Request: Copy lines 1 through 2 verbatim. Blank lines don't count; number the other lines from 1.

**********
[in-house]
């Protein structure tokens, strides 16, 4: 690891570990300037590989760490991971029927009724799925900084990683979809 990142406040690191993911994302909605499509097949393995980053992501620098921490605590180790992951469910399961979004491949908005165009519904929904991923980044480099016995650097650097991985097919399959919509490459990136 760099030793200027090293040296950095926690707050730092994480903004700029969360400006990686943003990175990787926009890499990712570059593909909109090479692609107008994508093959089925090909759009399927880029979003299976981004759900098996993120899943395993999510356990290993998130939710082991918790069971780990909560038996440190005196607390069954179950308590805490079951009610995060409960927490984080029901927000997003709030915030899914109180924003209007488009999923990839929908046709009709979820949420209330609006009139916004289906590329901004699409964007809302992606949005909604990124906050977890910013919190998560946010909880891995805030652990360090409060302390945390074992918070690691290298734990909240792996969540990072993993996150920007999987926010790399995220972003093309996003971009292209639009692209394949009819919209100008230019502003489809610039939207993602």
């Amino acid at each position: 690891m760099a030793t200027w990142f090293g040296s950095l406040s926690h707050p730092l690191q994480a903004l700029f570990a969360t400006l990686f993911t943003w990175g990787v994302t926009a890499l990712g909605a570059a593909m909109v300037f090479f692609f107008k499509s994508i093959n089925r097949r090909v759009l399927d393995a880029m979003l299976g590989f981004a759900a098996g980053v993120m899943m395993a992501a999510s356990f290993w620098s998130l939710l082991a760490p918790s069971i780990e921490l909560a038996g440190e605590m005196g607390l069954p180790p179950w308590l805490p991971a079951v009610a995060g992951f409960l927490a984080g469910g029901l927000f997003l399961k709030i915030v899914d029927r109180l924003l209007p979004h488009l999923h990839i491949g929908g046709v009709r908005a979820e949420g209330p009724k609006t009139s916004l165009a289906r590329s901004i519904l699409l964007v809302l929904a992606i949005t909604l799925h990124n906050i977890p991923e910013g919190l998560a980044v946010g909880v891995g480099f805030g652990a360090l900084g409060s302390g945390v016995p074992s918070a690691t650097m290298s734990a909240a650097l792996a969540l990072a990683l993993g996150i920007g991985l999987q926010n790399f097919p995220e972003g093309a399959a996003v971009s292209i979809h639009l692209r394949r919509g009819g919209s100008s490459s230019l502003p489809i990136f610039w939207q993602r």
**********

[in-house]
């Protein structure tokens, strides 16, 4: 690891570990300037590989760490991971029927009724799925900084990683979809 990142406040690191993911994302909605499509097949393995980053992501620098921490605590180790992951469910399961979004491949908005165009519904929904991923980044480099016995650097650097991985097919399959919509490459990136 760099030793200027090293040296950095926690707050730092994480903004700029969360400006990686943003990175990787926009890499990712570059593909909109090479692609107008994508093959089925090909759009399927880029979003299976981004759900098996993120899943395993999510356990290993998130939710082991918790069971780990909560038996440190005196607390069954179950308590805490079951009610995060409960927490984080029901927000997003709030915030899914109180924003209007488009999923990839929908046709009709979820949420209330609006009139916004289906590329901004699409964007809302992606949005909604990124906050977890910013919190998560946010909880891995805030652990360090409060302390945390074992918070690691290298734990909240792996969540990072993993996150920007999987926010790399995220972003093309996003971009292209639009692209394949009819919209100008230019502003489809610039939207993602």